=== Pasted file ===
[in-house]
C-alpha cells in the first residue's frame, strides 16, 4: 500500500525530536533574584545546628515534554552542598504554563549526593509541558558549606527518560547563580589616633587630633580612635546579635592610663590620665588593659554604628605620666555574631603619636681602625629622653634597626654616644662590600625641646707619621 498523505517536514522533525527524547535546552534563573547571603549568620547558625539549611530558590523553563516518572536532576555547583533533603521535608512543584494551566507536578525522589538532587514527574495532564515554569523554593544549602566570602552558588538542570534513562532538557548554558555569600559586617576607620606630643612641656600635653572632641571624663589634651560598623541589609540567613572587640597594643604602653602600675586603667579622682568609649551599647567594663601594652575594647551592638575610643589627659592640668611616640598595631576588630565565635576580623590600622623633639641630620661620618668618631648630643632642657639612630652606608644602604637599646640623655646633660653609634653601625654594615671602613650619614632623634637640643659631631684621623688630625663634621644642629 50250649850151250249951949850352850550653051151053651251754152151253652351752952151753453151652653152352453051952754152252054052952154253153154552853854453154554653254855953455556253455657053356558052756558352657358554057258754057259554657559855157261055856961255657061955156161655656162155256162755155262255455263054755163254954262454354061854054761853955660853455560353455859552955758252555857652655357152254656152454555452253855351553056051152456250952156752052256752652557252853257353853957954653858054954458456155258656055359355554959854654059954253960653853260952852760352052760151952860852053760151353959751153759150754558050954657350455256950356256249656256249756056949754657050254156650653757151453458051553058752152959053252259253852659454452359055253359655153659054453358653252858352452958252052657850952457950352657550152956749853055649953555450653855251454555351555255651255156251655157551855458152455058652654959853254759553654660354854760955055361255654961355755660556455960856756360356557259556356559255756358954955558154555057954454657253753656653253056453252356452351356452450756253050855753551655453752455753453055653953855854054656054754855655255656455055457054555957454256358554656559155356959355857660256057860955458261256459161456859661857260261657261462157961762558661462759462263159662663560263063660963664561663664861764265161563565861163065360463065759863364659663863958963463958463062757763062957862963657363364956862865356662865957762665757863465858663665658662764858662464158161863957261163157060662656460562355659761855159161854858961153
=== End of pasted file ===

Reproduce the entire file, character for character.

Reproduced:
[in-house]
C-alpha cells in the first residue's frame, strides 16, 4: 500500500525530536533574584545546628515534554552542598504554563549526593509541558558549606527518560547563580589616633587630633580612635546579635592610663590620665588593659554604628605620666555574631603619636681602625629622653634597626654616644662590600625641646707619621 498523505517536514522533525527524547535546552534563573547571603549568620547558625539549611530558590523553563516518572536532576555547583533533603521535608512543584494551566507536578525522589538532587514527574495532564515554569523554593544549602566570602552558588538542570534513562532538557548554558555569600559586617576607620606630643612641656600635653572632641571624663589634651560598623541589609540567613572587640597594643604602653602600675586603667579622682568609649551599647567594663601594652575594647551592638575610643589627659592640668611616640598595631576588630565565635576580623590600622623633639641630620661620618668618631648630643632642657639612630652606608644602604637599646640623655646633660653609634653601625654594615671602613650619614632623634637640643659631631684621623688630625663634621644642629 50250649850151250249951949850352850550653051151053651251754152151253652351752952151753453151652653152352453051952754152252054052952154253153154552853854453154554653254855953455556253455657053356558052756558352657358554057258754057259554657559855157261055856961255657061955156161655656162155256162755155262255455263054755163254954262454354061854054761853955660853455560353455859552955758252555857652655357152254656152454555452253855351553056051152456250952156752052256752652557252853257353853957954653858054954458456155258656055359355554959854654059954253960653853260952852760352052760151952860852053760151353959751153759150754558050954657350455256950356256249656256249756056949754657050254156650653757151453458051553058752152959053252259253852659454452359055253359655153659054453358653252858352452958252052657850952457950352657550152956749853055649953555450653855251454555351555255651255156251655157551855458152455058652654959853254759553654660354854760955055361255654961355755660556455960856756360356557259556356559255756358954955558154555057954454657253753656653253056453252356452351356452450756253050855753551655453752455753453055653953855854054656054754855655255656455055457054555957454256358554656559155356959355857660256057860955458261256459161456859661857260261657261462157961762558661462759462263159662663560263063660963664561663664861764265161563565861163065360463065759863364659663863958963463958463062757763062957862963657363364956862865356662865957762665757863465858663665658662764858662464158161863957261163157060662656460562355659761855159161854858961153